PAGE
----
CEI Experts React to Supreme Court’s West Virginia v EPA Decision

WASHINGTON—In deciding West Virginia v. EPA today, the Supreme Court held that Congress never authorized the Environmental Protection Agency to regulate carbon emissions from power plants. In a 6-3 decision written by Chief Justice John Roberts, the Court said the EPA’s view of its authority “was not only unprecedented; it also effected a ‘fundamental revision of the statute, changing it from [one sort of] scheme of…regulation’ into an entirely different kind.” On December 17, 2021 CEI filed an amicus curiae brief in support of the states challenging EPA’s authority.

CEI General Counsel Sam Kazman said:

“It was incredibly risky for the federal government to try to turn our power-generating system inside out. Today the Supreme Court ruled that if government is going to do so, then it must be clearly authorized by congressional laws rather than by the dictates of unelected bureaucrats.”

Director of CEI’s Center for Energy and Environment Myron Ebell said:

“The Supreme Court in its West Virginia v EPA decision has substantially walked back its foolish 2007 decision in Massachusetts v EPA, which held that the EPA could use the Clean Air Act to regulate greenhouse gas emissions. The Court has now invoked the major questions doctrine and recognized that Congress designed the Clean Air Act to regulate air pollutants and not carbon dioxide emissions from burning coal, natural gas, and oil. The Court’s sensible decision today that Congress must explicitly authorize regulations with significant economic effects is a setback for the Biden administration’s climate agenda, which amounts to an energy poverty agenda. The Biden administration must now get explicit authorization from Congress if it wants to continue to enact major climate policies that will further raise energy prices.”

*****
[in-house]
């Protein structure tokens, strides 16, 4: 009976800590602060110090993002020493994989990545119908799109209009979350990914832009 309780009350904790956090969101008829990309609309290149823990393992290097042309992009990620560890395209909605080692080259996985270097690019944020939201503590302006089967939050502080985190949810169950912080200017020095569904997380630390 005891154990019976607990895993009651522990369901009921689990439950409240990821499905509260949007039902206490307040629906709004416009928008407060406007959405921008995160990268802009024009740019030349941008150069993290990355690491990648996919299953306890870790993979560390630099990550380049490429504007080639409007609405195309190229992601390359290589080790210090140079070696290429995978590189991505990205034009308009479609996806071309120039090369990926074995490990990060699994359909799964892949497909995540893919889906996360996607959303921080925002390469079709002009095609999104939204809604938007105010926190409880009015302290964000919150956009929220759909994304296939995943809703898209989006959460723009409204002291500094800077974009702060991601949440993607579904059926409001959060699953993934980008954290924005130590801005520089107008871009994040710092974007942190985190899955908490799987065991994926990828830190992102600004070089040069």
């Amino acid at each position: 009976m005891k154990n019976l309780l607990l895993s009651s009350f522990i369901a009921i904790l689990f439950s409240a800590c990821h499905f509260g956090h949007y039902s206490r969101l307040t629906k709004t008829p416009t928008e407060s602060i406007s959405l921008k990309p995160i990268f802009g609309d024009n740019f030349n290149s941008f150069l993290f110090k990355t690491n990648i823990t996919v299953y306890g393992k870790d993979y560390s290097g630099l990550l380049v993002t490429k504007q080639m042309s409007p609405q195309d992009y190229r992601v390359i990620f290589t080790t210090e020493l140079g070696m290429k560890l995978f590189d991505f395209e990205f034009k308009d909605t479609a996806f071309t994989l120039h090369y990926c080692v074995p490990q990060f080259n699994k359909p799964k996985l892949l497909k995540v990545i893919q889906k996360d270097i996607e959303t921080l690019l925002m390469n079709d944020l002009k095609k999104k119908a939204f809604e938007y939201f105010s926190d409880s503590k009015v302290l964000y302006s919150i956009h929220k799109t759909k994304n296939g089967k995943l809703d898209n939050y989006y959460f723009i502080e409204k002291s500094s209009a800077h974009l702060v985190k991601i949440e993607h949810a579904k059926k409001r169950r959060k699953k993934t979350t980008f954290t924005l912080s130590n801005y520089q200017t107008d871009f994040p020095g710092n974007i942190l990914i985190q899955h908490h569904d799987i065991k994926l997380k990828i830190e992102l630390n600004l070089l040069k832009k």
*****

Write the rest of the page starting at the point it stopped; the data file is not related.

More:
CEI Deputy General Counsel Dan Greenberg said:

“The decision today underscores that Congress, not unelected bureaucrats, must be the federal government’s policymaking branch.”

CEI Senior Fellow Marlo Lewis said: